Change of Plans

My nomination as Director of the new cultural centre to be set up in Gensdouce came as a surprise. But a bigger surprise was in store when I discovered that it meant my having to leave Gensdouce for six months and follow a training course which would qualify me for most of the tasks awaiting. That was the theory anyway. But I wasn't my father's son for nothing, and I was weary of anything that smacked of academia without actually achieving anything practical. At least, my training course was to include some time actually working in an existing cultural centre alongside the director.

In the event...., but more of that later. Because before I could actually begin the course, I was recalled home. It was now April 1981, almost three years since I left Ireland and set out on my French adventure. I realised now how naive I was at the time. No wonder, Mayor Demille actually threw me down those stairs when I informed him I was coming to stay with his son. And the bottle of whisky I offered as a bribe probably didn't help matters either. In all this time I had not been home once. I didn't think much about home, although I did write now and again just to let everybody know how I was going. So the news of my father's illness brought me up quick. My father was the main reason I had left home. Not that we'd quarrelled, nor was I running away from anything. But he was such a strong personality, I felt strangled whenever I was in his presence. In fact, it was him who first broached the idea that I leave home, though I don't think what he had in mind was quite what actually happened.

I was packing my things away in preparation for my move when the news came. I didn't have a phone so any messages were sent to the pub and it was Annie who came to tell me. As the old saying goes, no one can render bad news like an Irish lassie, and she broke it as gently as she could. By the time the news had sunk in, John had arrived with my ticket and all the papers I needed to leave and come back into the country, so they'd obviously waited a couple of hours with the news. That evening I was on the same train that had brought me here just a few years earlier. But my mind wasn't in the mood for reminiscing, neither could I fix my thoughts on my dad. I just hoped and prayed, I'd make it on time. Indeed, the way I got off and pushed that train would have got me a packet of gold medals had it not been merely in my dreams. My belief that I'd see him again held right up until the end, but the moment the train pulled into Limerick station, I knew it was too late.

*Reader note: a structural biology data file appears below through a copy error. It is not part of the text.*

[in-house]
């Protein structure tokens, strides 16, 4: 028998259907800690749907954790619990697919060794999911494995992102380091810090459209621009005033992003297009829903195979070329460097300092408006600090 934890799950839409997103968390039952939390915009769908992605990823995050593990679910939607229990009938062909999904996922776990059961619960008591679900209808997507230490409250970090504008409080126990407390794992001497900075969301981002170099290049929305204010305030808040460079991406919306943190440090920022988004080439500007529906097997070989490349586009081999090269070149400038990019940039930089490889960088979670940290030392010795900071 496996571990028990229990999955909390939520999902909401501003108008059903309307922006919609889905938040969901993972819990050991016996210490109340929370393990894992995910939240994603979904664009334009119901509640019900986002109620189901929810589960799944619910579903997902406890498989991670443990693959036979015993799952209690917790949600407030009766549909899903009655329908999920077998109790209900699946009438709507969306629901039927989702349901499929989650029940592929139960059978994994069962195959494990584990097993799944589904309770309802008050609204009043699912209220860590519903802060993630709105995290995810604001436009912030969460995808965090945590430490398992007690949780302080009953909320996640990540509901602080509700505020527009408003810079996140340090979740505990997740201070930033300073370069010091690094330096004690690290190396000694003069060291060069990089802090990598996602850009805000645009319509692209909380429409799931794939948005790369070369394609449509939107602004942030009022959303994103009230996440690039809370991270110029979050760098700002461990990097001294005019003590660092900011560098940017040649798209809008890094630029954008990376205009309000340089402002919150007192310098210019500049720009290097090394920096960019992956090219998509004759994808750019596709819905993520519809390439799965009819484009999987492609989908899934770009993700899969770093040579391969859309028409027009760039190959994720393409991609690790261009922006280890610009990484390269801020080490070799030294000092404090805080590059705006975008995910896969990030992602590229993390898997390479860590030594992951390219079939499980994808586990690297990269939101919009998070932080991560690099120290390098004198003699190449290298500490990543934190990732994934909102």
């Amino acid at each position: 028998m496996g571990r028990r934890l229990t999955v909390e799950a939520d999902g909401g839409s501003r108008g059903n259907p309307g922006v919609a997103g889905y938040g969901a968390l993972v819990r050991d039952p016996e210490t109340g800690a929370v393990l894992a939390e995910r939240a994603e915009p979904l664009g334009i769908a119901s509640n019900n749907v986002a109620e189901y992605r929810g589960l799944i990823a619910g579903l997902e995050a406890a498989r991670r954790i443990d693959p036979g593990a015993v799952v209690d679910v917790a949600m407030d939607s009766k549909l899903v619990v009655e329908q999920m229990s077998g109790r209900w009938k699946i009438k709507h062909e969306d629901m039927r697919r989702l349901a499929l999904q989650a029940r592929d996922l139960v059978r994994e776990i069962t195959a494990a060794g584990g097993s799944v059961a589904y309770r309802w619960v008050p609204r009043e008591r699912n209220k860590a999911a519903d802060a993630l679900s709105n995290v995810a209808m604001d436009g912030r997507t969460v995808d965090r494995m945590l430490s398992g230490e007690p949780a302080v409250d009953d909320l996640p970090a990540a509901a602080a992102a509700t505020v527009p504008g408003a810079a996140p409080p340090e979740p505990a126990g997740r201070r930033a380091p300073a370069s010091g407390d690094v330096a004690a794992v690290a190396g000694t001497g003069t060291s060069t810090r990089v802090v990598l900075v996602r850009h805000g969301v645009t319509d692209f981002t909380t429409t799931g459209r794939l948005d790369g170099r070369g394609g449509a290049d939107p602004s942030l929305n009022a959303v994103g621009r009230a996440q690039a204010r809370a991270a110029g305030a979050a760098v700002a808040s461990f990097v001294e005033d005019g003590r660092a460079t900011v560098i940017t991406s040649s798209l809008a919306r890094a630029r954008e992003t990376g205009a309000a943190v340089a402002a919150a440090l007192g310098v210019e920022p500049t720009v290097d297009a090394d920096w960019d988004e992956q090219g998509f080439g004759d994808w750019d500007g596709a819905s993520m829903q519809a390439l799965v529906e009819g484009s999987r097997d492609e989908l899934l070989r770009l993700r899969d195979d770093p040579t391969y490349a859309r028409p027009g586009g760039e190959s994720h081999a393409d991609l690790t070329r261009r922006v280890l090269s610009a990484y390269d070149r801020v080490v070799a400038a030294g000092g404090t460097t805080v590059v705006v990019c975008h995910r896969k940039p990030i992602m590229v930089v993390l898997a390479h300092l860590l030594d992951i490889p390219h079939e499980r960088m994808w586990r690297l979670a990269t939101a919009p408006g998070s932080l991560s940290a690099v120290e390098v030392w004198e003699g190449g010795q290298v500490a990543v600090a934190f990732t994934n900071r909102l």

Jeanie took me straight from the station to the undertaker's and I spent the next hour in intimate if imperfect conversation with Dad. I began exchanging the latest gossip from Gensdouce, just as I did in my all too infrequent letters, but I slowly warmed to the strangeness of the situation, him there, so quiet, his now miniscule presence and me the overbearing one. I told him all about my new opportunities, about how I was following in his footsteps in becoming a people's educationalist. I know he smiled at that, and for the first time in my life I felt a sense of glowing approval coming from him. With that I said goodbye, not wanting to spoil this one last memory of beauty.

The funeral wasn't all it was cut up to be. Indeed, I remember feeling how sorrowful it was. There was so much that could be said to console, so much hope that could be given, yet the priest made it seem all in vain. And all through the ceremony the words of that African on Christmas day in Guillaume's church kept echoing through my mind. I wasn't yet convinced of the veracity. I had talked the matter over with Guillaume several times. He quietly put forward his belief, or his hope, as he preferred to call it, and urged me to think it over. Now, listening to the meaningless words coming from this pulpit, Guillaume's hope seemed a brightly burning fire. If only, I could bring myself to believe.

In the days following the funeral I managed to get permission to enroll myself on the next course, so I stayed another few weeks with my mother. We didn't do much more than talk, but that was what Mam needed. She talked and made me talk. I told her all about Gensdouce, my work, my friends, and of course, she wanted to know all about Violette, whom I had mentioned in passing in one of my letters. It wasn't easy to make her understand that all that was history. Mothers must be the most eternal optimists ever. When the time came to go, I was glad to be leaving her in excellent hands. Jeanie and her husband were living close by. I knew they would take good care of her. I also promised to get in touch more often than I had done. And with a promise that they would all come and visit me as soon as I was back in Gendouce, I once again left my native Ireland to make good my fortune in France.


"No one can render bad news like an Irish lassie..."
Good quirky line blended in with the emotional heaviness.

Penelope Anne

9 January 2008 at 20:28  

oh paul... simon continues to flesh out,, adding deep emotional wrinkles to his character... very lovely....

9 January 2008 at 21:21  

I hadn't realized just how much time had passed for him. This one was sad, but life has those moments and they can't be left out.

10 January 2008 at 16:50  

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